Booth noted that the report captures a diversity of opinion, as it represents the community.
“There are people that are comfortably housed that say, ‘Well, what's in it for me to have more people, more cars, more construction?’ And all those things can be disruptive for people and their quality of life, which they gave an ‘A’ to.
“However, people value safety, they value vibrancy, they value inclusiveness, and I know that [because] there's not the right housing here, and it's not affordable, it is affecting a lot of the things people value,” she said.
Mark Sager, a former West Van mayor and current challenger to Booth’s seat in October’s upcoming election, said the report was consistent with his expectations and that West Van is a “fabulous place to live.”
“When you look at it and you compare it to other places on the planet, there’s really nowhere better to be really,” he said.
But Sager said that while the central issues in the community are known widely, it’s a matter of how they’re dealt with effectively moving forward.
“The areas that need work are areas that have always needed work, frankly, and always will,” he said. “There are no quick fixes. By our geographical situation, some things are always going to be challenging, [including] traffic in and out of the community.”
The fact that so many respondents thought the community would be worse off in 10 years time “was a little bit negative,” Sager said.
“I don't share that sentiment. … We're always gonna be an expensive place to live, [but] the west side of Vancouver, it's way more expensive than West Vancouver.”
Sager noted that he has a family member who recently moved from Vancouver to West Vancouver with their young family, and another friend who used to live in Lower Lonsdale, but recently moved back to West Vancouver because of the price per square foot.
“I've also seen people returning to West Vancouver who maybe for business or whatever else moved away, and are now moving back with young families. And that's reflected by the school-age population in West Vancouver – it's considerably higher today than it was in the '80s. … So then all of that's pretty healthy,” he said.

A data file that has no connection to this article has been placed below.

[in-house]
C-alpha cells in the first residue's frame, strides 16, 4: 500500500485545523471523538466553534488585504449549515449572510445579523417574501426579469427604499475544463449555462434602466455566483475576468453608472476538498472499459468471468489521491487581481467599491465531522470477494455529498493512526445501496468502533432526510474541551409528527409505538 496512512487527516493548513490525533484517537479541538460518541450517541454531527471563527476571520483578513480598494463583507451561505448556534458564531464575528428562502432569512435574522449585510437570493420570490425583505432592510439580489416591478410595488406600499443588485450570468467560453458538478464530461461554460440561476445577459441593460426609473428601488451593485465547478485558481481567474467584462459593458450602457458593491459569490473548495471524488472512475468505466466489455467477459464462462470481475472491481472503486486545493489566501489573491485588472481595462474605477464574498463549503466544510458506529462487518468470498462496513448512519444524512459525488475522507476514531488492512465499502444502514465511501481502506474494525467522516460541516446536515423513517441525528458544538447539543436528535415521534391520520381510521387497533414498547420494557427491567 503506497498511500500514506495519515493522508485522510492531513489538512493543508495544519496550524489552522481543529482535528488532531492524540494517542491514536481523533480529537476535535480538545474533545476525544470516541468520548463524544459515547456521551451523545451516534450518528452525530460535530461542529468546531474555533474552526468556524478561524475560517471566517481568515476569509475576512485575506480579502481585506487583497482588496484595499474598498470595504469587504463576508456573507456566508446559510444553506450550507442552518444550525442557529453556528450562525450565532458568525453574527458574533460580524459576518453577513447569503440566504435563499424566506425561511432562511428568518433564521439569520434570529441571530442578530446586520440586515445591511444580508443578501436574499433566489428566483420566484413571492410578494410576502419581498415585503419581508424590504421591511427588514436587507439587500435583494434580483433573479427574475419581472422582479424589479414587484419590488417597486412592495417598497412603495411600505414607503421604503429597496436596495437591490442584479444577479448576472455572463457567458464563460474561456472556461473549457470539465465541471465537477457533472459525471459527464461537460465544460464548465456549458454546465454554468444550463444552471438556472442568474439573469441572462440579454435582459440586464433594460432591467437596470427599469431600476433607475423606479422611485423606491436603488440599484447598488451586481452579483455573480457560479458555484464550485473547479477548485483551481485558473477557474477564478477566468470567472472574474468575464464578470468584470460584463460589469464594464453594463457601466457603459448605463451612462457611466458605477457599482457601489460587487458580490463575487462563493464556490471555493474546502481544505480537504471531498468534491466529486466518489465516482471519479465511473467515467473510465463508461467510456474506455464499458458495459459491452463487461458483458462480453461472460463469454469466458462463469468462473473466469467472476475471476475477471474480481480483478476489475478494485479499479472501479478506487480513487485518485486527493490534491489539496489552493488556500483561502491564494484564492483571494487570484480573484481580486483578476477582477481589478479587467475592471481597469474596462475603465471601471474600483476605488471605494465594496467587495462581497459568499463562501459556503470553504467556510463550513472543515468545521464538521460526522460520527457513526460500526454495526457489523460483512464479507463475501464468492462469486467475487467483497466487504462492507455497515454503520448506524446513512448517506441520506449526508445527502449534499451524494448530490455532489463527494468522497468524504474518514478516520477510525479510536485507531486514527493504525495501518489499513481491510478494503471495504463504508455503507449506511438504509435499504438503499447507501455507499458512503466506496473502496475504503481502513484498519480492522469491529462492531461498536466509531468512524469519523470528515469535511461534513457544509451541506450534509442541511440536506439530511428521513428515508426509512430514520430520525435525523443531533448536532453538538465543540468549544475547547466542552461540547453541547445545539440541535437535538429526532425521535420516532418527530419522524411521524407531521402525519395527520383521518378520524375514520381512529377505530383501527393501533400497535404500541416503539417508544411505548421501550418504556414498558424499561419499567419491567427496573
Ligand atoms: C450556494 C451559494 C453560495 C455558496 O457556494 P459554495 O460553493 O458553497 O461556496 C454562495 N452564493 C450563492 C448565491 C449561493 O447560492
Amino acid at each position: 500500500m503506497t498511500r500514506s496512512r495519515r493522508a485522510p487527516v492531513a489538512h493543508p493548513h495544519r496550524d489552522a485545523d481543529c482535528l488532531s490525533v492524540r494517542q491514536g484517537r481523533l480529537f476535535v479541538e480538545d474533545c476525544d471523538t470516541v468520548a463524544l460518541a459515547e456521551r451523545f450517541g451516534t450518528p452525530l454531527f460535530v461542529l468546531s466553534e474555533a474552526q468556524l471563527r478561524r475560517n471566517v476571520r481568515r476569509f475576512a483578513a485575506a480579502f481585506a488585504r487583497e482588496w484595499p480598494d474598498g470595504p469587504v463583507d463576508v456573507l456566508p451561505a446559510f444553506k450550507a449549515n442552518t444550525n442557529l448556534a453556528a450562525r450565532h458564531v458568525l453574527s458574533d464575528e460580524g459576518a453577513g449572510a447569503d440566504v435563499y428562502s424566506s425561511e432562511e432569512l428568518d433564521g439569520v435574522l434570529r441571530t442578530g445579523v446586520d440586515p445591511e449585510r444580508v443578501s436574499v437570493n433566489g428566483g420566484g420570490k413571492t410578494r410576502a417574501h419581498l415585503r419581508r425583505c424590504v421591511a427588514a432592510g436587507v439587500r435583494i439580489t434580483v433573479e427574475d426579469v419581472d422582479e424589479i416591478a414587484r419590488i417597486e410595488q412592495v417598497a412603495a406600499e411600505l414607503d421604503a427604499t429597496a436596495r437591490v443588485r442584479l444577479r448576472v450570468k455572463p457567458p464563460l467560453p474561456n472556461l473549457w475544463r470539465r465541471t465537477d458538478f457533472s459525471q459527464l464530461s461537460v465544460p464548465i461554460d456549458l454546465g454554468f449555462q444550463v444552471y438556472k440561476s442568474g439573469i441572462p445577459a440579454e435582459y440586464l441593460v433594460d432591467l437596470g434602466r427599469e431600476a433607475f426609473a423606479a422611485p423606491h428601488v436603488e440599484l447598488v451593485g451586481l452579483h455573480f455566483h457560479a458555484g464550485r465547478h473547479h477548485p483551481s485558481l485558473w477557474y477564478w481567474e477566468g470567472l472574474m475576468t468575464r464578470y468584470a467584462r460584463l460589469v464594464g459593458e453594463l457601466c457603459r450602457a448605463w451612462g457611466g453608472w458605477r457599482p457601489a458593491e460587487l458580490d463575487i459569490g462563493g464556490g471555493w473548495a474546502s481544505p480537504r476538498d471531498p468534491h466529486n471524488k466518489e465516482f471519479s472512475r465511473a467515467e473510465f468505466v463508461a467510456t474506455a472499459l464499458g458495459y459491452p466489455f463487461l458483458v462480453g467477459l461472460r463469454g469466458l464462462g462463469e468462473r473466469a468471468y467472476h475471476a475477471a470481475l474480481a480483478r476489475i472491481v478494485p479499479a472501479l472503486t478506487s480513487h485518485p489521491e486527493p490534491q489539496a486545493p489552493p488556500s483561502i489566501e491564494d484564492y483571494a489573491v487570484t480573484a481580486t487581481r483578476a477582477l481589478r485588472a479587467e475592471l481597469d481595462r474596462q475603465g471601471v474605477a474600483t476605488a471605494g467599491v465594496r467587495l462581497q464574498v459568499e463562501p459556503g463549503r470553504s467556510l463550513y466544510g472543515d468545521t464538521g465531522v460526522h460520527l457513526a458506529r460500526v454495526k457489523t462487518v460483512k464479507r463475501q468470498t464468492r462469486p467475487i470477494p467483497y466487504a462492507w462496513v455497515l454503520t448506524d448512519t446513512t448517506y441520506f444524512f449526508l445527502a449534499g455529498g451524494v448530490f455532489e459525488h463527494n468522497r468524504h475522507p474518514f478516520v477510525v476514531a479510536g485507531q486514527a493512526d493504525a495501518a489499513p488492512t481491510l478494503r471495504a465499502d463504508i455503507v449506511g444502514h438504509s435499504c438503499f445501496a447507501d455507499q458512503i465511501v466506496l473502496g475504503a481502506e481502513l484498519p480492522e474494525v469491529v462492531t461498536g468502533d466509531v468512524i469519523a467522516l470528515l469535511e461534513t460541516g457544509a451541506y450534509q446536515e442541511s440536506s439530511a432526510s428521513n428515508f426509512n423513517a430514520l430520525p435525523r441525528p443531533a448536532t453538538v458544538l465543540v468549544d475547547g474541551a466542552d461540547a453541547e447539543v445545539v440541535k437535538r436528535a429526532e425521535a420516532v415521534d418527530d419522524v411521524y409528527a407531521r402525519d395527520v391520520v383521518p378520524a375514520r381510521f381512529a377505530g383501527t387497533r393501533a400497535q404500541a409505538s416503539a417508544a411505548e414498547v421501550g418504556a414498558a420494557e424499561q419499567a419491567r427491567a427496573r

Sager said the competing ideas of density vs. housing have been circulating in the community since he can remember, but West Vancouver isn’t Calgary.
“We just have to understand that we can't house everybody, there simply isn't enough space," he said. "If you're in Calgary, they just keep building subdivisions. We’ve got oceans and mountains, so that's not going to happen. ... A lot of the reason people want to live in West Vancouver is because they like the neighborhoods the way they are. So it's pretty natural that people are going to say, ‘Hey, I moved here because I love it this way.’ That is the fine balancing act that the community’s council has to balance.”
Included in the report were several suggestions the community made to make West Van “an even better place to live.” For youth, these included integrated and emergency mental health support services, subsidized rapid transit through West Van, and more things for young adults to do, such as the infrastructure available in Lower Lonsdale.
Charlie Carey is the North Shore News' Indigenous and civic affairs reporter. This reporting beat is made possible by the Local Journalism Initiative.